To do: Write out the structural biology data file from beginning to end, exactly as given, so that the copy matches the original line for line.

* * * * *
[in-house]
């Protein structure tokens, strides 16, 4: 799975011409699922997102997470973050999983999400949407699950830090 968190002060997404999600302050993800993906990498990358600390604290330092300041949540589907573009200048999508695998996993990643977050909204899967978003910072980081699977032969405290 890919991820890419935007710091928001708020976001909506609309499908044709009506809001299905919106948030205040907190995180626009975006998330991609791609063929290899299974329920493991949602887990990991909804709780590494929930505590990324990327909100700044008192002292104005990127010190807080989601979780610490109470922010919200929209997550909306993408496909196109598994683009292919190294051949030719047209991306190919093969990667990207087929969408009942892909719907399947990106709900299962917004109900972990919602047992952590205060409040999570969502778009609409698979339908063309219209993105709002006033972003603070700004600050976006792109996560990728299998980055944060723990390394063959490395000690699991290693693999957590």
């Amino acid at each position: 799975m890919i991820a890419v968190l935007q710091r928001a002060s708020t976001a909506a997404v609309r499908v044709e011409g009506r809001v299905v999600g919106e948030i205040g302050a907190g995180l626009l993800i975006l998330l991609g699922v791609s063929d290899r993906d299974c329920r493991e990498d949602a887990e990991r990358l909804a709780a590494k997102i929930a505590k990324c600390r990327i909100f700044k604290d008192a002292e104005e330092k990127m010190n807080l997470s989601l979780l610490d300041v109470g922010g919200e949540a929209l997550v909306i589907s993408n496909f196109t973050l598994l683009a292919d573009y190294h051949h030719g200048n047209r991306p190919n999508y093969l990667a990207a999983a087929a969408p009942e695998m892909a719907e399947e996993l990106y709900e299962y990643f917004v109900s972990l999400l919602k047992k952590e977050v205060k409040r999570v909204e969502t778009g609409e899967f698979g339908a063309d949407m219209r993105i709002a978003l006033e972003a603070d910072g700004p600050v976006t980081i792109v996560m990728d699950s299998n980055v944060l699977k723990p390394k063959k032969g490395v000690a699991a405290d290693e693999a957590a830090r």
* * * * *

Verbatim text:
[in-house]
């Protein structure tokens, strides 16, 4: 799975011409699922997102997470973050999983999400949407699950830090 968190002060997404999600302050993800993906990498990358600390604290330092300041949540589907573009200048999508695998996993990643977050909204899967978003910072980081699977032969405290 890919991820890419935007710091928001708020976001909506609309499908044709009506809001299905919106948030205040907190995180626009975006998330991609791609063929290899299974329920493991949602887990990991909804709780590494929930505590990324990327909100700044008192002292104005990127010190807080989601979780610490109470922010919200929209997550909306993408496909196109598994683009292919190294051949030719047209991306190919093969990667990207087929969408009942892909719907399947990106709900299962917004109900972990919602047992952590205060409040999570969502778009609409698979339908063309219209993105709002006033972003603070700004600050976006792109996560990728299998980055944060723990390394063959490395000690699991290693693999957590």
């Amino acid at each position: 799975m890919i991820a890419v968190l935007q710091r928001a002060s708020t976001a909506a997404v609309r499908v044709e011409g009506r809001v299905v999600g919106e948030i205040g302050a907190g995180l626009l993800i975006l998330l991609g699922v791609s063929d290899r993906d299974c329920r493991e990498d949602a887990e990991r990358l909804a709780a590494k997102i929930a505590k990324c600390r990327i909100f700044k604290d008192a002292e104005e330092k990127m010190n807080l997470s989601l979780l610490d300041v109470g922010g919200e949540a929209l997550v909306i589907s993408n496909f196109t973050l598994l683009a292919d573009y190294h051949h030719g200048n047209r991306p190919n999508y093969l990667a990207a999983a087929a969408p009942e695998m892909a719907e399947e996993l990106y709900e299962y990643f917004v109900s972990l999400l919602k047992k952590e977050v205060k409040r999570v909204e969502t778009g609409e899967f698979g339908a063309d949407m219209r993105i709002a978003l006033e972003a603070d910072g700004p600050v976006t980081i792109v996560m990728d699950s299998n980055v944060l699977k723990p390394k063959k032969g490395v000690a699991a405290d290693e693999a957590a830090r």